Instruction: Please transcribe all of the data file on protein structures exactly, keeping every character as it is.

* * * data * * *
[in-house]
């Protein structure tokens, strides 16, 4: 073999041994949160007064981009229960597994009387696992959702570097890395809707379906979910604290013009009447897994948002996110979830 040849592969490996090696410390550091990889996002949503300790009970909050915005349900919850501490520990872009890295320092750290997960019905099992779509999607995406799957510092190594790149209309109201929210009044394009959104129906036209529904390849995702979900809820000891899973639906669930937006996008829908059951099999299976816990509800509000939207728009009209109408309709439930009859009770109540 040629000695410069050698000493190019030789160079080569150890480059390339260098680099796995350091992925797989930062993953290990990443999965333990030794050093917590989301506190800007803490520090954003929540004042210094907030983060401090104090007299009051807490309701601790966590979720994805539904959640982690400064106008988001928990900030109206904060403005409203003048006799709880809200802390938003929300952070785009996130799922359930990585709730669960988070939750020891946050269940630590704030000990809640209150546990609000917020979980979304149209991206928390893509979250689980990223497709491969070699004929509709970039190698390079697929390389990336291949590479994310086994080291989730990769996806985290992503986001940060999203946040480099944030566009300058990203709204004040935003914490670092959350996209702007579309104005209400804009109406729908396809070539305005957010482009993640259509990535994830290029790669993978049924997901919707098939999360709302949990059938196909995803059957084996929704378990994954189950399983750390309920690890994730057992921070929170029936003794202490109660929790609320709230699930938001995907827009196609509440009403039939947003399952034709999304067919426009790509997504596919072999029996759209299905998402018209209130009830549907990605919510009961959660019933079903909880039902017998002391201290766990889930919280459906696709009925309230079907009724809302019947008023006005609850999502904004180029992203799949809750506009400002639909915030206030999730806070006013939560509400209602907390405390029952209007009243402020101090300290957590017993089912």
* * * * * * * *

[in-house]
């Protein structure tokens, strides 16, 4: 073999041994949160007064981009229960597994009387696992959702570097890395809707379906979910604290013009009447897994948002996110979830 040849592969490996090696410390550091990889996002949503300790009970909050915005349900919850501490520990872009890295320092750290997960019905099992779509999607995406799957510092190594790149209309109201929210009044394009959104129906036209529904390849995702979900809820000891899973639906669930937006996008829908059951099999299976816990509800509000939207728009009209109408309709439930009859009770109540 040629000695410069050698000493190019030789160079080569150890480059390339260098680099796995350091992925797989930062993953290990990443999965333990030794050093917590989301506190800007803490520090954003929540004042210094907030983060401090104090007299009051807490309701601790966590979720994805539904959640982690400064106008988001928990900030109206904060403005409203003048006799709880809200802390938003929300952070785009996130799922359930990585709730669960988070939750020891946050269940630590704030000990809640209150546990609000917020979980979304149209991206928390893509979250689980990223497709491969070699004929509709970039190698390079697929390389990336291949590479994310086994080291989730990769996806985290992503986001940060999203946040480099944030566009300058990203709204004040935003914490670092959350996209702007579309104005209400804009109406729908396809070539305005957010482009993640259509990535994830290029790669993978049924997901919707098939999360709302949990059938196909995803059957084996929704378990994954189950399983750390309920690890994730057992921070929170029936003794202490109660929790609320709230699930938001995907827009196609509440009403039939947003399952034709999304067919426009790509997504596919072999029996759209299905998402018209209130009830549907990605919510009961959660019933079903909880039902017998002391201290766990889930919280459906696709009925309230079907009724809302019947008023006005609850999502904004180029992203799949809750506009400002639909915030206030999730806070006013939560509400209602907390405390029952209007009243402020101090300290957590017993089912």